A subscribing witness’s testimony is necessary to authenticate a writing only if required by the law of the jurisdiction that governs its validity.
Summary and Explanation
Federal Rule of Evidence 903 addresses the authentication of evidence by certification. Here’s a summary and explanation:
- Authentication by Certification: Rule 903 allows documents, writings, and other items to be authenticated through certification rather than requiring live testimony or extrinsic evidence.
- Types of Certification: The rule specifies that authentication by certification can be done through:
- A certificate signed by a witness who has personal knowledge of the authenticity of the item.
- A certificate signed by a public officer who has a legal duty to keep records and the certificate states that the item is a correct copy of an official record.
- Acceptance as Authentic: Once properly certified, the evidence is generally accepted as authentic and admissible in court without the need for further authentication.
- Challenging the Certification: The opposing party may challenge the authenticity of the certification or the underlying document. This can be done through cross-examination or by presenting evidence to dispute the certification’s accuracy.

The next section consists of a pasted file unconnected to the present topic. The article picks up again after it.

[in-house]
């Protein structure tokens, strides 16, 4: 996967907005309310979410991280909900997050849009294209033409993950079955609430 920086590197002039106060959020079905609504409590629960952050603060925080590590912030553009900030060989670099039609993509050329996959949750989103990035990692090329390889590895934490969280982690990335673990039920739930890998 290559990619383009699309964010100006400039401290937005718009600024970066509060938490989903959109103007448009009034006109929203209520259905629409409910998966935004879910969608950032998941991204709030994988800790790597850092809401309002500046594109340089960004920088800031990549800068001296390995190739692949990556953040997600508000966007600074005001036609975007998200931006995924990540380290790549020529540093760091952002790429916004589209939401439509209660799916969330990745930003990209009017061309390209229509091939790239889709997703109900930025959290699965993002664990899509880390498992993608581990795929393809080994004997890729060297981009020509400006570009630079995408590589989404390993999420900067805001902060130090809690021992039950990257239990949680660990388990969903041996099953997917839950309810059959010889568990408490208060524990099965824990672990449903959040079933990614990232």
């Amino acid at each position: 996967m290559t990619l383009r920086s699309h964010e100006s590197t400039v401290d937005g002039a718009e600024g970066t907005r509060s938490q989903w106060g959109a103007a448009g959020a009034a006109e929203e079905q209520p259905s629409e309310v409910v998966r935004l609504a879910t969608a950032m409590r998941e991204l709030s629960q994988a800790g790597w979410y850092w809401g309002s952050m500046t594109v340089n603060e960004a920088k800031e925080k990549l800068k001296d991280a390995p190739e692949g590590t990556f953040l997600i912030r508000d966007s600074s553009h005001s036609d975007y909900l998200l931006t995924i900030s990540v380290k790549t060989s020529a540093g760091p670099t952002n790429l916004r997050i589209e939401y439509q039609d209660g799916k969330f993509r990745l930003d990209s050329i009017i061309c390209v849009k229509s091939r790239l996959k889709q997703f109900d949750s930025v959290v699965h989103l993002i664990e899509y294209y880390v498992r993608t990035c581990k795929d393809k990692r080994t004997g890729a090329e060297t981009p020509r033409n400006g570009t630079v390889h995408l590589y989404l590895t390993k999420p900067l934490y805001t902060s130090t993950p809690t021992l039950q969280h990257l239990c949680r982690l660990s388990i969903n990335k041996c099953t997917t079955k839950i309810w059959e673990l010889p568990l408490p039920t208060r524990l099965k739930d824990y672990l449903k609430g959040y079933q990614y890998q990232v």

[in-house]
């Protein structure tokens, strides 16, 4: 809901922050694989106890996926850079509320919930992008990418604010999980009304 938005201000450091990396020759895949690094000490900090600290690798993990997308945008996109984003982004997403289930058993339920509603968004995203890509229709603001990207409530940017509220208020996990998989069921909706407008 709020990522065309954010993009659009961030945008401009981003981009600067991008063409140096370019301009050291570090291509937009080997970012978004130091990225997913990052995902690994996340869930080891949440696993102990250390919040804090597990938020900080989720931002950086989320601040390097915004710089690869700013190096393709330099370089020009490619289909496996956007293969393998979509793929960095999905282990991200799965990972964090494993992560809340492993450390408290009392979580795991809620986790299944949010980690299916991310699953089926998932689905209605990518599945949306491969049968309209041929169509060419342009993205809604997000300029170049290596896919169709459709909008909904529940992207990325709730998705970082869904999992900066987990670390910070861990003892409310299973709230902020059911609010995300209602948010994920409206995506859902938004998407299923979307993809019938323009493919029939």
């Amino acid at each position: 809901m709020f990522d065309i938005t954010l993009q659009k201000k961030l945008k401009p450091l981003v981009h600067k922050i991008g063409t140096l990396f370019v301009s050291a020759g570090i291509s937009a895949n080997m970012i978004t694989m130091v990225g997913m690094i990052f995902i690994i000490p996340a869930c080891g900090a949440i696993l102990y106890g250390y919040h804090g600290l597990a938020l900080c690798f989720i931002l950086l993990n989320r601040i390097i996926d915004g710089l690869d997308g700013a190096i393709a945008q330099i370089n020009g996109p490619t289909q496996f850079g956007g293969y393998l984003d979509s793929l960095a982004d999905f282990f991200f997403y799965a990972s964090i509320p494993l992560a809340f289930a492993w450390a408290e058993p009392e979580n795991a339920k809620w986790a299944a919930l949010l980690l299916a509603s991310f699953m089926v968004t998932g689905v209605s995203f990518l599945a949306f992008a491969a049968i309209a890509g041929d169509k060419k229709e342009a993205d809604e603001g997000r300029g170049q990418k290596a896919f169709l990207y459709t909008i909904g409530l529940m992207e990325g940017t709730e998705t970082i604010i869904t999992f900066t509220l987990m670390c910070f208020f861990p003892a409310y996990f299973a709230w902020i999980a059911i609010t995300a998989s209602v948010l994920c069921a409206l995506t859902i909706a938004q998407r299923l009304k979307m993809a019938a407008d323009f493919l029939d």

- Judge’s Role: The judge has the authority to determine the sufficiency of the certification and whether the evidence should be admitted.
Rule 903 simplifies the authentication process for certain types of evidence by allowing for certification, which is a more efficient way to establish authenticity. However, it still allows for challenges to the certification’s accuracy to ensure the reliability of the evidence presented in court.
(Pub. L. 93–595, §1, Jan. 2, 1975, 88 Stat. 1945; Apr. 26, 2011, eff. Dec. 1, 2011.)
Notes of Advisory Committee on Proposed Rules
The common law required that attesting witnesses be produced or accounted for. Today the requirement has generally been abolished except with respect to documents which must be attested to be valid, e.g. wills in some states. McCormick §188. Uniform Rule 71; California Evidence Code §1411; Kansas Code of Civil Procedure §60–468; New Jersey Evidence Rule 71; New York CPLR Rule 4537.
Committee Notes on Rules—2011 Amendment
The language of Rule 903 has been amended as part of the restyling of the Evidence Rules to make them more easily understood and to make style and terminology consistent throughout the rules. These changes are intended to be stylistic only. There is no intent to change any result in any ruling on evidence admissibility.